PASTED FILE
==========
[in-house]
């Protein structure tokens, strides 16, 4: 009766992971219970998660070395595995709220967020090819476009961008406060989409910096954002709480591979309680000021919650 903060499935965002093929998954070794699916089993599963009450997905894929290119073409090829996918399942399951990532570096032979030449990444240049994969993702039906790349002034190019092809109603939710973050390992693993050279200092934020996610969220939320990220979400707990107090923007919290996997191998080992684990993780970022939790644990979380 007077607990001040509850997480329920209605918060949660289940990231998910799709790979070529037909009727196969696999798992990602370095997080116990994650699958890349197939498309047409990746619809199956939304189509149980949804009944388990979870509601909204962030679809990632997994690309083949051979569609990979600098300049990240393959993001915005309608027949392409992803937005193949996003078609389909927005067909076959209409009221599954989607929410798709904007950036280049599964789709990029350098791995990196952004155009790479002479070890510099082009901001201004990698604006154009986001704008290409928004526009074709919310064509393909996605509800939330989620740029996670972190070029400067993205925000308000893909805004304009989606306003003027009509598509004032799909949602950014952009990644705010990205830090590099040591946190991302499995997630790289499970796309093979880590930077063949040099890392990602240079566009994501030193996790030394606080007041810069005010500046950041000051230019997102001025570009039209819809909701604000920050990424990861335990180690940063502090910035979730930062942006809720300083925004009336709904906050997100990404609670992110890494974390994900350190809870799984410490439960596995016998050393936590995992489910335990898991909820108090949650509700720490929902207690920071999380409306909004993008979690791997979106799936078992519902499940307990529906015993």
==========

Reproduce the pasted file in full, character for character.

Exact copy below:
[in-house]
């Protein structure tokens, strides 16, 4: 009766992971219970998660070395595995709220967020090819476009961008406060989409910096954002709480591979309680000021919650 903060499935965002093929998954070794699916089993599963009450997905894929290119073409090829996918399942399951990532570096032979030449990444240049994969993702039906790349002034190019092809109603939710973050390992693993050279200092934020996610969220939320990220979400707990107090923007919290996997191998080992684990993780970022939790644990979380 007077607990001040509850997480329920209605918060949660289940990231998910799709790979070529037909009727196969696999798992990602370095997080116990994650699958890349197939498309047409990746619809199956939304189509149980949804009944388990979870509601909204962030679809990632997994690309083949051979569609990979600098300049990240393959993001915005309608027949392409992803937005193949996003078609389909927005067909076959209409009221599954989607929410798709904007950036280049599964789709990029350098791995990196952004155009790479002479070890510099082009901001201004990698604006154009986001704008290409928004526009074709919310064509393909996605509800939330989620740029996670972190070029400067993205925000308000893909805004304009989606306003003027009509598509004032799909949602950014952009990644705010990205830090590099040591946190991302499995997630790289499970796309093979880590930077063949040099890392990602240079566009994501030193996790030394606080007041810069005010500046950041000051230019997102001025570009039209819809909701604000920050990424990861335990180690940063502090910035979730930062942006809720300083925004009336709904906050997100990404609670992110890494974390994900350190809870799984410490439960596995016998050393936590995992489910335990898991909820108090949650509700720490929902207690920071999380409306909004993008979690791997979106799936078992519902499940307990529906015993």